Agriculture is widely considered to be the mainstay of African countries as it plays a key role in economic development. For instance, the sector accounts for 14% of total GDP in Sub-Saharan Africa, and employs the vast majority of its citizens.
Of essence, cash crops comprising coffee, tobacco, varied fruits and cotton – are important foreign exchange earners for the majority of African countries. In terms of the sector’s significance across the region, in terms of scope, employment-levels, and value addition – significant variations are observed.
Within lower-income countries such as Chad, the sector’s scope (i.e., over 50% of GDP), in conjunction with its employment-levels in relation to subsistence farming (i.e., over 75%) – tends to outpace the region’s average. Furthermore, this discrepancy bestows a negative impact on overall agricultural productivity and export earnings – in comparison to the continent’s mean average.
Regionally, the sector is particularly disparate. As such, in North and Southern Africa, well-established irrigation systems and savvy mechanisation endeavours have contributed towards higher net yields. This development shows that these regions tend to consistently outperform their peers as pertains to attained gross outputs, and is an occurrence that is comparable to their South-east Asian and Latin American counterparts.
Within wealthier regions, such as South Africa, the sector’s significance to the economy is, on average, minimal – standing at 3% of GDP, as highlighted by FAO (UN Food and Agricultural Organisation).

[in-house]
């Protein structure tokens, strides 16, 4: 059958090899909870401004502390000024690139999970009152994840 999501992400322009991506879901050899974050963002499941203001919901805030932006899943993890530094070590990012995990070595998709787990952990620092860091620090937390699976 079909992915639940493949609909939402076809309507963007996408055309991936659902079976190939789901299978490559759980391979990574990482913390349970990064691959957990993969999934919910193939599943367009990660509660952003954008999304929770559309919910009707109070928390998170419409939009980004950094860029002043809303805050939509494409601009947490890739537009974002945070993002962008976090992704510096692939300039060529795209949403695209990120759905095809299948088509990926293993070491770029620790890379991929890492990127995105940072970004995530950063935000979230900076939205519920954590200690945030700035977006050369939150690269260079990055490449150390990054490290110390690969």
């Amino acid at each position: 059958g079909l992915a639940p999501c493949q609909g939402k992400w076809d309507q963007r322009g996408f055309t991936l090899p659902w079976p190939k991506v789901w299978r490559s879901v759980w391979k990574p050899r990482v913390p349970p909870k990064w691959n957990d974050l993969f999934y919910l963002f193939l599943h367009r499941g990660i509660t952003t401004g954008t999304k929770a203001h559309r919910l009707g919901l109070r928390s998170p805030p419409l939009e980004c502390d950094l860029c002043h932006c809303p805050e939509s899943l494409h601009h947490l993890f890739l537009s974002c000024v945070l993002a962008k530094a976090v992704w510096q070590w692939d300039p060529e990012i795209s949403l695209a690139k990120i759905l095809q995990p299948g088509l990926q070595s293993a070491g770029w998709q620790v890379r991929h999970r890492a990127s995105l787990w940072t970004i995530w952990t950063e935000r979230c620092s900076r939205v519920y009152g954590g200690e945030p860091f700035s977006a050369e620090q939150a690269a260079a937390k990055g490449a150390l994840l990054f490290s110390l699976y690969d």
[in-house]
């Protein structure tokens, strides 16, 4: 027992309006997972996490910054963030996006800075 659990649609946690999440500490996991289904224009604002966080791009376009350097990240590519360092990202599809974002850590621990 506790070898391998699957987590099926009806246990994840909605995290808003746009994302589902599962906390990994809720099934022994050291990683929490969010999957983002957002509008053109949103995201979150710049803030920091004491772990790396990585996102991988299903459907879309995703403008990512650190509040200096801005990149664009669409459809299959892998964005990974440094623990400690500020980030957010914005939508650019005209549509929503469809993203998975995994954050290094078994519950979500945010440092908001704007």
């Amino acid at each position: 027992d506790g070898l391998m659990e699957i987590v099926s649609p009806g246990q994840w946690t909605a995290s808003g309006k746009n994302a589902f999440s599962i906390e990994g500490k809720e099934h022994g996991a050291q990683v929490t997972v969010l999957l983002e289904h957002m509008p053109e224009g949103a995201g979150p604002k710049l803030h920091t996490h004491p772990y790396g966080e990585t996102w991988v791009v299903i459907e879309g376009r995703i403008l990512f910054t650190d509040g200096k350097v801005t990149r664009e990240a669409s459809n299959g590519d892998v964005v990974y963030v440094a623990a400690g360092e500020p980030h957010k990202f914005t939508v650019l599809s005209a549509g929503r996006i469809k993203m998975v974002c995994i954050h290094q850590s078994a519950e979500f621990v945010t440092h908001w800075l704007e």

In terms of the sector’s overall economic impact, its significance has been gradually declining over the years. In this regard, from 1990, for instance, agriculture contributed one-fifths towards GDP in Sub-Saharan Africa, whilst declining to 18% by 2000, and by a further 15% in 2015. Of pertinence, FAO additionally projects that this declining trend will account for a 13% drop by 2029, whilst concurrently accounting for a rise in trade and production.
As per employment figures, the sector has encountered a similar trend. A case in point is the World Banks estimations of declining employment figures by 62% in 1995, and 52% in 2020.
These challenges notwithstanding, the region has experienced increased agricultural production and export frequencies – over the years. This positive trend has been attributed to the expansion of arable land and access to vital inputs such as fertiliser and high-quality vegetation. Hence, gross production value increased by 11% between 2010 – 2016, as forwarded by the AGRA (Alliance for a Green Revolution in Africa).
Promisingly, both FAO and the OECD predict an increase of 21% in agricultural and fish production between 2020 – 2029 in Sub-Saharan Africa.
Trade and Investment Opportunities
Overall, agriculture in general, and agribusiness in particular – will continue to play a significant role in the region’s economy. In this view, FDI in agribusiness ventures will continue to be a critical component in advancing the region’s long-term economic prospects.
This manifestation presents investors and enterprises from advanced economies with the following viable trade and investment opportunities within the region.
Agro-processing: commercial irrigation, grains milling and marketing (maize and wheat), sugar, dairy, fruits (mangoes, pineapples and oranges), poultry, pigs and oil crops (sunflower, sesame, canola and groundnuts).
Light manufacturing: construction materials, agricultural machinery and equipment, plastic and packaging industry, leather industry, pharmaceuticals and animal feeds.
Distribution & Cold Chain: Need for improved infrastructure for export products.
Contact us for further information on how to successfully tap into these viable and potentially lucrative Agribusiness trade and investment opportunities within the continent.